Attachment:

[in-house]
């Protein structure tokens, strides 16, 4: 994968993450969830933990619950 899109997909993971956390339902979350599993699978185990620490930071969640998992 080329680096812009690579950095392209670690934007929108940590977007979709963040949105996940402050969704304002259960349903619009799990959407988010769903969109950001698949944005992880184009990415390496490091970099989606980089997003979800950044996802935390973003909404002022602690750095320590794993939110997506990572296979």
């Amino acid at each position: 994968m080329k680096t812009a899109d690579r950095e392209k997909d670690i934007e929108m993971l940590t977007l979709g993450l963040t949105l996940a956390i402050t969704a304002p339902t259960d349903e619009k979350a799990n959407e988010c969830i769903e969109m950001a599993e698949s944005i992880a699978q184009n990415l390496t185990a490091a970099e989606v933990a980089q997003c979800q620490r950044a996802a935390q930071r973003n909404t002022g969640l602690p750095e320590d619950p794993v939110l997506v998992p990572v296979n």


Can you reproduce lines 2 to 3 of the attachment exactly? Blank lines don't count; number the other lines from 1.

């Protein structure tokens, strides 16, 4: 994968993450969830933990619950 899109997909993971956390339902979350599993699978185990620490930071969640998992 080329680096812009690579950095392209670690934007929108940590977007979709963040949105996940402050969704304002259960349903619009799990959407988010769903969109950001698949944005992880184009990415390496490091970099989606980089997003979800950044996802935390973003909404002022602690750095320590794993939110997506990572296979």
């Amino acid at each position: 994968m080329k680096t812009a899109d690579r950095e392209k997909d670690i934007e929108m993971l940590t977007l979709g993450l963040t949105l996940a956390i402050t969704a304002p339902t259960d349903e619009k979350a799990n959407e988010c969830i769903e969109m950001a599993e698949s944005i992880a699978q184009n990415l390496t185990a490091a970099e989606v933990a980089q997003c979800q620490r950044a996802a935390q930071r973003n909404t002022g969640l602690p750095e320590d619950p794993v939110l997506v998992p990572v296979n």